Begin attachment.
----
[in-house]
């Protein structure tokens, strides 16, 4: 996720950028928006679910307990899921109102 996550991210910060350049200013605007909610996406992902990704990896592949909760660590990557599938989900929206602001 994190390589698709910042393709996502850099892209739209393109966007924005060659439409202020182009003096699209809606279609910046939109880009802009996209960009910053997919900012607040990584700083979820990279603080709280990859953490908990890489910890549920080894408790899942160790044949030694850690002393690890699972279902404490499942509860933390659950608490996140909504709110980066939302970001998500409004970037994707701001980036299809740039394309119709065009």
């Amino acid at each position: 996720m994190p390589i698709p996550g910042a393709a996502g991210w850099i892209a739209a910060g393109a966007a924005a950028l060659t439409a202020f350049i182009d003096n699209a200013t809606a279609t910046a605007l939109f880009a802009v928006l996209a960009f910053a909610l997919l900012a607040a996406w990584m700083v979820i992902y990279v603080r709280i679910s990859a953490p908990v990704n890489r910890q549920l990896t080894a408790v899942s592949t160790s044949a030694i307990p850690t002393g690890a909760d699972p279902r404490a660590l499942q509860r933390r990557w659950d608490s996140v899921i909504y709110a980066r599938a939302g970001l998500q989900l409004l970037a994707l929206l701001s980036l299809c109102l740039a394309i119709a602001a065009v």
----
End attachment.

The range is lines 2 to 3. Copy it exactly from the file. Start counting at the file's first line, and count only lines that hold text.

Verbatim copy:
């Protein structure tokens, strides 16, 4: 996720950028928006679910307990899921109102 996550991210910060350049200013605007909610996406992902990704990896592949909760660590990557599938989900929206602001 994190390589698709910042393709996502850099892209739209393109966007924005060659439409202020182009003096699209809606279609910046939109880009802009996209960009910053997919900012607040990584700083979820990279603080709280990859953490908990890489910890549920080894408790899942160790044949030694850690002393690890699972279902404490499942509860933390659950608490996140909504709110980066939302970001998500409004970037994707701001980036299809740039394309119709065009």
């Amino acid at each position: 996720m994190p390589i698709p996550g910042a393709a996502g991210w850099i892209a739209a910060g393109a966007a924005a950028l060659t439409a202020f350049i182009d003096n699209a200013t809606a279609t910046a605007l939109f880009a802009v928006l996209a960009f910053a909610l997919l900012a607040a996406w990584m700083v979820i992902y990279v603080r709280i679910s990859a953490p908990v990704n890489r910890q549920l990896t080894a408790v899942s592949t160790s044949a030694i307990p850690t002393g690890a909760d699972p279902r404490a660590l499942q509860r933390r990557w659950d608490s996140v899921i909504y709110a980066r599938a939302g970001l998500q989900l409004l970037a994707l929206l701001s980036l299809c109102l740039a394309i119709a602001a065009v």